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Harvey v. Cline

United States District Court, S.D. West Virginia, Charleston

August 1, 2017



          John T. Copenhaver, Jr. United States District Judge.

         Pending is defendants J.G. Cline, Shane Woodrum, and Timothy Browning's Motion to Dismiss for Expiration of the Statute of Limitations, filed on December 9, 2016 (ECF No. 49).

         I. Factual and procedural background

         The court recited the pertinent factual allegations in its orders of April 18, 2016, and July 1, 2016, and only a brief recapitulation is provided here.

         On September 29, 2013, plaintiff David Matthew Harvey was incarcerated at West Virginia's Southwestern Regional Jail. Defendants J.G. Cline, Shane Woodrum, and Timothy Browning, as well as now-dismissed defendants Tyler Nelson and Robert S. Castle (collectively, “defendants”), worked there as guards. Plaintiff claims that on September 29 and 30, 2013, defendants “either physically assaulted [him] . . . or . . . failed to intervene and prevent the other [d]efendants from doing the same.” Compl. ¶¶ 23-27.

         On September 15, 2015, plaintiff, by counsel, sent a certified letter to various state officials advising them that plaintiff was considering a civil action, based on the foregoing allegations. See Id. ¶¶ 9-11. Thirty days later, on October 15, 2015, plaintiff initiated this action with the filing of his three-count complaint.

         Count 1 of the complaint seeks redress under 42 U.S.C. § 1983 for violations of plaintiff's Fourth, Eighth, and Fourteenth Amendment rights. Id. ¶¶ 67-72. Count 2 alleges violations of analogous rights protected by the West Virginia constitution. Id. ¶¶ 73-80. Count 3 charges the defendants with common law negligence. Id. ¶¶ 81-84. Plaintiff brings this action against the defendants in their individual capacities only. Id. ¶¶ 4-8 (noting that each defendant “is sued only in his individual capacity”).

         The dismissed defendants, Tyler Nelson and Robert S. Castle, both submitted motions to dismiss. The court granted Nelson's motion in an opinion entered on April 18, 2016 (ECF No. 37), and granted Castle's motion in an opinion entered on July 1, 2016 (ECF No. 41). The court granted both motions on the same grounds, the rulings on which are incorporated herein.

         On December 9, 2016, the remaining defendants, Cline, Woodrum, and Browning, jointly filed the pending motion to dismiss, reiterating the same arguments raised by the two dismissed defendants. In brief, the pending motion asserts that Harvey's claims are time-barred because the complaint was filed more than two years after the conduct is alleged to have occurred. Plaintiff filed his response on December 22, 2016, reiterating the same objections raised on the previous motions to dismiss, with the exception of one new argument regarding statutory interpretation elaborated on below.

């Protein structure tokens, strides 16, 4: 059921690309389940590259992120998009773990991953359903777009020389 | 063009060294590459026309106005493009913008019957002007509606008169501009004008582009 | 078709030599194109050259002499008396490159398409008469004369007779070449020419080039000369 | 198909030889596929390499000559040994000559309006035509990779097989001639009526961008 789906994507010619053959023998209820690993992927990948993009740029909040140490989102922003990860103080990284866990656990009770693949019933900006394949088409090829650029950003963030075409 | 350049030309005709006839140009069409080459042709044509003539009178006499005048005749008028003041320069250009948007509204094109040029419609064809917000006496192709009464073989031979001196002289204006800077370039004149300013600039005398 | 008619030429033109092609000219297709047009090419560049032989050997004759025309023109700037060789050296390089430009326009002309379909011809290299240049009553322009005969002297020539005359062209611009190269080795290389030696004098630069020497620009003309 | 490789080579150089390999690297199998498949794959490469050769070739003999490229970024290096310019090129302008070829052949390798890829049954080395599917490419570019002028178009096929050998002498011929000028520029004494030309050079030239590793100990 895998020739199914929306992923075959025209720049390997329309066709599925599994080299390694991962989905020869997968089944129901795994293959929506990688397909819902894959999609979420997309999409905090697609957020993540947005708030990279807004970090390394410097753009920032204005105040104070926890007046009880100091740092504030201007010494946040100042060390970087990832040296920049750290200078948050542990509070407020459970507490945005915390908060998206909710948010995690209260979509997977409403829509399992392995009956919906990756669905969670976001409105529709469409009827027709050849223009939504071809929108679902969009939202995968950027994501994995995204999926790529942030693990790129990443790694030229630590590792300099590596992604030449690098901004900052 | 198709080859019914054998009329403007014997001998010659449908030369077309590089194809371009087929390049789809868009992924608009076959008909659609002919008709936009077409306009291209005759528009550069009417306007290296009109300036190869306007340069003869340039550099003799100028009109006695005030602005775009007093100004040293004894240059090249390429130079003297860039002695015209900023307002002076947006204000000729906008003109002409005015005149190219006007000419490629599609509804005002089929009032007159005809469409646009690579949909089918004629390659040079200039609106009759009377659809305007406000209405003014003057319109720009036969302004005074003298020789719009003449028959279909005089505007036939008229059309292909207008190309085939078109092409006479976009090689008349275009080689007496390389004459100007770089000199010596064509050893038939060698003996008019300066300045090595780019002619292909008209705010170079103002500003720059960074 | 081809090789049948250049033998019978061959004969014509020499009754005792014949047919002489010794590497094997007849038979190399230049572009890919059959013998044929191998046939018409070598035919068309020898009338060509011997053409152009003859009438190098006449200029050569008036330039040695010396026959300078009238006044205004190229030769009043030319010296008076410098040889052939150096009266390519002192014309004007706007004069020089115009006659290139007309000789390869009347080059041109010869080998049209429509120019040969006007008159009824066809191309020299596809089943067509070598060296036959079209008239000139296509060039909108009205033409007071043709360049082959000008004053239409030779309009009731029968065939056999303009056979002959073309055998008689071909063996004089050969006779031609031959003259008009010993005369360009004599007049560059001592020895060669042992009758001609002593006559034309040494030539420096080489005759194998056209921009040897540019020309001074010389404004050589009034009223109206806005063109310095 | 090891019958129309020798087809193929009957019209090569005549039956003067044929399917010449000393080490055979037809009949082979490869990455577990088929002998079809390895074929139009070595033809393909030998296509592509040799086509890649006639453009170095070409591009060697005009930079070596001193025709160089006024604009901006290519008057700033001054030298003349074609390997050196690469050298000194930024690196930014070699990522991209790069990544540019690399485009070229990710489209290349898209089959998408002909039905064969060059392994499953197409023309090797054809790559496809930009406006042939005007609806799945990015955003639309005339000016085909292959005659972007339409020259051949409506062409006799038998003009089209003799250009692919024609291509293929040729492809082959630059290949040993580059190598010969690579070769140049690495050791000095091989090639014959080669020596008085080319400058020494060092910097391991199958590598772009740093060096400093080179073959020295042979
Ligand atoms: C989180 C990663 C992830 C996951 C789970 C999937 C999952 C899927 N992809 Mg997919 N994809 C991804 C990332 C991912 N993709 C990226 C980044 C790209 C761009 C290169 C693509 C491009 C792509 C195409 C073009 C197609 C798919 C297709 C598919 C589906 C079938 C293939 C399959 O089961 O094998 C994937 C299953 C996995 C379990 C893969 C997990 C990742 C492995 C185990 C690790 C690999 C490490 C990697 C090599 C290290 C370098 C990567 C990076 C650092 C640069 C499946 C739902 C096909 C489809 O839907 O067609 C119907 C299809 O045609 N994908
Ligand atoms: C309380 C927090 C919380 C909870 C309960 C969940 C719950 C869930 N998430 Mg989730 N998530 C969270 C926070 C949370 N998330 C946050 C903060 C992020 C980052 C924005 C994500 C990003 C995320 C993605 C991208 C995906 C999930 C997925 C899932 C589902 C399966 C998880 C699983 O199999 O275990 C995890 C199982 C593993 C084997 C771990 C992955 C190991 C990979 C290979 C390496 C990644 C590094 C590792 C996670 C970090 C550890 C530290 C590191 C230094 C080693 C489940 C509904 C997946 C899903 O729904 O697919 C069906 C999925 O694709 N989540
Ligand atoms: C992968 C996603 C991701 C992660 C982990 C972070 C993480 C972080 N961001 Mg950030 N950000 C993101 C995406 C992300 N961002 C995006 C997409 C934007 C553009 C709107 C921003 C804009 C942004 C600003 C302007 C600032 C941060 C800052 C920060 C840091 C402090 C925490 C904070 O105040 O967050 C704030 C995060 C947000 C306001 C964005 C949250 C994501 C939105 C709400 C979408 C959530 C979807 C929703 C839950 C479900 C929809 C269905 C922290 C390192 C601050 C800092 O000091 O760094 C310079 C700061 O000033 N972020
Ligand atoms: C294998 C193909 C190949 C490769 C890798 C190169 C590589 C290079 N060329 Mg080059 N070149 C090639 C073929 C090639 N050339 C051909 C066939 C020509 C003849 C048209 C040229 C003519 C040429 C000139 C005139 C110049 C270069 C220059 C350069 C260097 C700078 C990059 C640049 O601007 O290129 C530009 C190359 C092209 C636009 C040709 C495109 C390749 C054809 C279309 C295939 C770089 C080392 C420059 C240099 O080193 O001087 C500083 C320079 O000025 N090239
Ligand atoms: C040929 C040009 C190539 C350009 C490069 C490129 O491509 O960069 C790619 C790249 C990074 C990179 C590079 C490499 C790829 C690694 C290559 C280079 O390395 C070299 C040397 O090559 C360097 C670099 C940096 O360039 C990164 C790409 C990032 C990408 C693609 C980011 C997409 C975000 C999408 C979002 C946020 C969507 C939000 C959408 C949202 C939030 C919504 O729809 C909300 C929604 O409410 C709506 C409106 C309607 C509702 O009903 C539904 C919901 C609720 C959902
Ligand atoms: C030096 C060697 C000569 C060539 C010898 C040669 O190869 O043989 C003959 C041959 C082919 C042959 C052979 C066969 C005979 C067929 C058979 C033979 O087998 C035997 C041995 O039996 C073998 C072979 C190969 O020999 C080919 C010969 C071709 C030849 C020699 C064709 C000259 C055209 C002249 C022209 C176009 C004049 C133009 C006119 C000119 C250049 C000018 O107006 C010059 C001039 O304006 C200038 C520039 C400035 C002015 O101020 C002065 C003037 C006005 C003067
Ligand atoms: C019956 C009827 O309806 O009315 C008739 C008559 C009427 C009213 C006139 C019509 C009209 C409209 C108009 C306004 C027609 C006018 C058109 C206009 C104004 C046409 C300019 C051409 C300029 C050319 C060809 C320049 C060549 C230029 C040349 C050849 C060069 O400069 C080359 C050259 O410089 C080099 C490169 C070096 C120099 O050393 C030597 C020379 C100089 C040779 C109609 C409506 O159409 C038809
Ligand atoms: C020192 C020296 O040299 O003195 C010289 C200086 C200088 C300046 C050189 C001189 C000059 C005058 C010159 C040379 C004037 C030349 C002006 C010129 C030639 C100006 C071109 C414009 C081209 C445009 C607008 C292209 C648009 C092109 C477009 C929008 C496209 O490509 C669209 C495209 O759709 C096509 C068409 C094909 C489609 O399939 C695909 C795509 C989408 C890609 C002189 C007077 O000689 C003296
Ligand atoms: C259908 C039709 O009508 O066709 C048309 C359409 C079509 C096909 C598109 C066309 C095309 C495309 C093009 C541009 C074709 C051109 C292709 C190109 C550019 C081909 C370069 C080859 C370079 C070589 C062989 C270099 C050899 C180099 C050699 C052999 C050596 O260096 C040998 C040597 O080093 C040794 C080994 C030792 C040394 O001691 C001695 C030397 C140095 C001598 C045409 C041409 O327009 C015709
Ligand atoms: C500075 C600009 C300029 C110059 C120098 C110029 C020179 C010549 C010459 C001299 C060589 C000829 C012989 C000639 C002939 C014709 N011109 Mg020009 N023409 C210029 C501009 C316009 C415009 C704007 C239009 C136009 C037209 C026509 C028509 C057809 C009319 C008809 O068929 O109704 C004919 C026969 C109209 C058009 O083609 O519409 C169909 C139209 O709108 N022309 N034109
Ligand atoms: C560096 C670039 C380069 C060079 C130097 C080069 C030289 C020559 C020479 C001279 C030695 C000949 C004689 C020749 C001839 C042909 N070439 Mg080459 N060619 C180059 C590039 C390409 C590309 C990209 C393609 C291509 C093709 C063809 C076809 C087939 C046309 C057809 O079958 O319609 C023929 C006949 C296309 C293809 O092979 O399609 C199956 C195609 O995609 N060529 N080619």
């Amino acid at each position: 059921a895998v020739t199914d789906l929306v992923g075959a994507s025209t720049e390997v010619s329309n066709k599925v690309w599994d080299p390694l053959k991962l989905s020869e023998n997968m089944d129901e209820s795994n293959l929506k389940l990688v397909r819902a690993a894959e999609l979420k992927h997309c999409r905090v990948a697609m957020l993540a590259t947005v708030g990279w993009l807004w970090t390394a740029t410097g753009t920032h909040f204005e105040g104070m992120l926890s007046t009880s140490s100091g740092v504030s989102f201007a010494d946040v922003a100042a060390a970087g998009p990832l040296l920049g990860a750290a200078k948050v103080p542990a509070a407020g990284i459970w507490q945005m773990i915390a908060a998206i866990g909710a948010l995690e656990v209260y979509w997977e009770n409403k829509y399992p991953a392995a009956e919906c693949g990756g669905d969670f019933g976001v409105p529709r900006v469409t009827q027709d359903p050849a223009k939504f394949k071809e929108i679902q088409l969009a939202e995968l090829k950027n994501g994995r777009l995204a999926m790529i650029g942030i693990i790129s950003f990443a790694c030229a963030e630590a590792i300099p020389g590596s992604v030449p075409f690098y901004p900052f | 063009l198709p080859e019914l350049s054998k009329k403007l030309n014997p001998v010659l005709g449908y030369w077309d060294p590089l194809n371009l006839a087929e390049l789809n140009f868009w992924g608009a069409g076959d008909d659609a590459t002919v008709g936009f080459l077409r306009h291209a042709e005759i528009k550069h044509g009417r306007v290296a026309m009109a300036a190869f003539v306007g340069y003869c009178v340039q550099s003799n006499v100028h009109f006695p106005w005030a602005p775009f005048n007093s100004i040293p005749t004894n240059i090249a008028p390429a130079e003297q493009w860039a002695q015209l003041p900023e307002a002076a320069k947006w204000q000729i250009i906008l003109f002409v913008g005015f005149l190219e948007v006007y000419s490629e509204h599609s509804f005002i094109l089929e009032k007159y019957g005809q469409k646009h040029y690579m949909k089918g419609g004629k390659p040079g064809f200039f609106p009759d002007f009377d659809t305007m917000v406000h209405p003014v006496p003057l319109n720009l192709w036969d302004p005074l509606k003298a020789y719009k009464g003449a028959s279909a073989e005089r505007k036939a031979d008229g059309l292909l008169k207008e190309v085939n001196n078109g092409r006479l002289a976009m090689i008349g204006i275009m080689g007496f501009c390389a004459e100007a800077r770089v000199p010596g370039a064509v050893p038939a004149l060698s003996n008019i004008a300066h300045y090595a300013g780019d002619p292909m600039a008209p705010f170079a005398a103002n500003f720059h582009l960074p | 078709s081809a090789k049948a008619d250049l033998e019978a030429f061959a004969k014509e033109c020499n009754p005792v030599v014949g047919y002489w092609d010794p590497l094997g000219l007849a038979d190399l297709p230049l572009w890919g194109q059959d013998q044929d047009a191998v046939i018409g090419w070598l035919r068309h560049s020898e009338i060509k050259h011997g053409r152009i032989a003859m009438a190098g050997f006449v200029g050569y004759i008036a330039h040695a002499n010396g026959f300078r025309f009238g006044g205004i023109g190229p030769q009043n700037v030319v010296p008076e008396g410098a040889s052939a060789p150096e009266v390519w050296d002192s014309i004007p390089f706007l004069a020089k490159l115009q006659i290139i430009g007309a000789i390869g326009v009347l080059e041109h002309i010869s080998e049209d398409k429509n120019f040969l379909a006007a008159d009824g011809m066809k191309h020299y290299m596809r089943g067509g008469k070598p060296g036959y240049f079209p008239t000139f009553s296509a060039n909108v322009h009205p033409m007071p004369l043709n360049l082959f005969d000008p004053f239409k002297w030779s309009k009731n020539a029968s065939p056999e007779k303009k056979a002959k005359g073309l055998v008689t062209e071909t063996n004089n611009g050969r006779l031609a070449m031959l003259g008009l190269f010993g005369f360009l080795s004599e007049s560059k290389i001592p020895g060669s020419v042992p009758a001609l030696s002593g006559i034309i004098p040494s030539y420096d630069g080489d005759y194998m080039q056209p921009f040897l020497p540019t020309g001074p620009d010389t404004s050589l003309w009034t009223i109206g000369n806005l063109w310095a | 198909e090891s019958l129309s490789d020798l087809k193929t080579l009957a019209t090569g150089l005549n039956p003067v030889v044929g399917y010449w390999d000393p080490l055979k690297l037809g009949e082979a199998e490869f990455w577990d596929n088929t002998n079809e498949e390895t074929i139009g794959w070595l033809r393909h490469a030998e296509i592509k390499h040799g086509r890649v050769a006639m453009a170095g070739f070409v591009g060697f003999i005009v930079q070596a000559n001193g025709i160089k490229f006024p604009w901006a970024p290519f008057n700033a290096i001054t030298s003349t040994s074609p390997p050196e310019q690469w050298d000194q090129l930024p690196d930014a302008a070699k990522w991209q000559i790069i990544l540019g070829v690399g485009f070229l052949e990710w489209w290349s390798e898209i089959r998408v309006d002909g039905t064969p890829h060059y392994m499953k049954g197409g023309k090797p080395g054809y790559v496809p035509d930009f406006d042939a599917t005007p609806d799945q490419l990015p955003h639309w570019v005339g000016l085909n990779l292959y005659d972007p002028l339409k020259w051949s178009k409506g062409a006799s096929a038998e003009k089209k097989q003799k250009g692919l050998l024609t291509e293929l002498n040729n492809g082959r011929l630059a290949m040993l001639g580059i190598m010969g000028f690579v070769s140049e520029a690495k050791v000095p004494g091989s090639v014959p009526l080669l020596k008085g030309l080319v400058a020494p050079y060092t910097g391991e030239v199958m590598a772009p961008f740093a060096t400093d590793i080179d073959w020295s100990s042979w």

II. Standard governing motions to dismiss

         Rule 8(a)(2) of the Federal Rules of Civil Procedure requires that a pleader provide “a short and plain statement of the claim showing . . . entitle[ment] to relief.” Fed.R.Civ.P. 8(a)(2); see also Erickson v. Pardus, 551 U.S. 89, 93 (2007). The required “short and plain statement” must provide “‘fair notice of what the . . . claim is and the grounds upon which it rests.'” Bell Atl. Corp. v. Twombly, 550 U.S. 544, 545 (2007) (quoting Conley v. Gibson, 355 U.S. 41, 47 (1957), overruled on other grounds, Twombly, 550 U.S. at 563); see also Anderson v. Sara Lee Corp., 508 F.3d 181, 188 (4th Cir. 2007). Rule 12(b)(6) correspondingly permits a defendant to challenge a complaint when it “fail[s] to state a claim upon which relief can be granted. . . .” Fed.R.Civ.P. 12(b)(6).

         Application of the Rule 12(b)(6) standard requires that the court “‘accept as true all of the factual allegations contained in the complaint. . . .'” Erickson, 551 U.S. at 94 (quoting Twombly, 550 U.S. at 555-56); see also S.C. Dept. of Health and Envt'l Control v. Commerce and Indus. Ins. Co., 372 F.3d 245, 255 (4th Cir. 2004) (same principle) (quoting Franks v. Ross, 313 F.3d 184, 192 (4th Cir. 2002)). The court must likewise “draw[] all reasonable . . . inferences from th[e] facts in the plaintiff's favor. . . .” Edwards v. City of Goldsboro, 178 F.3d 231, 244 (4th Cir. 1999). At minimum, in order to survive a Rule 12(b)(6) motion, “a complaint must contain sufficient factual matter, accepted as true, to ‘state a claim to relief that is plausible on its face.'” Ashcroft v. Iqbal, 556 U.S. 662, 678 (2009) (quoting Twombly, 550 U.S. at 570); see also Monroe v. City of Charlottesville, 579 F.3d 380, 386 (4th Cir. 2009) (quoting Twombly, 550 U.S. at 570).

         III. ...

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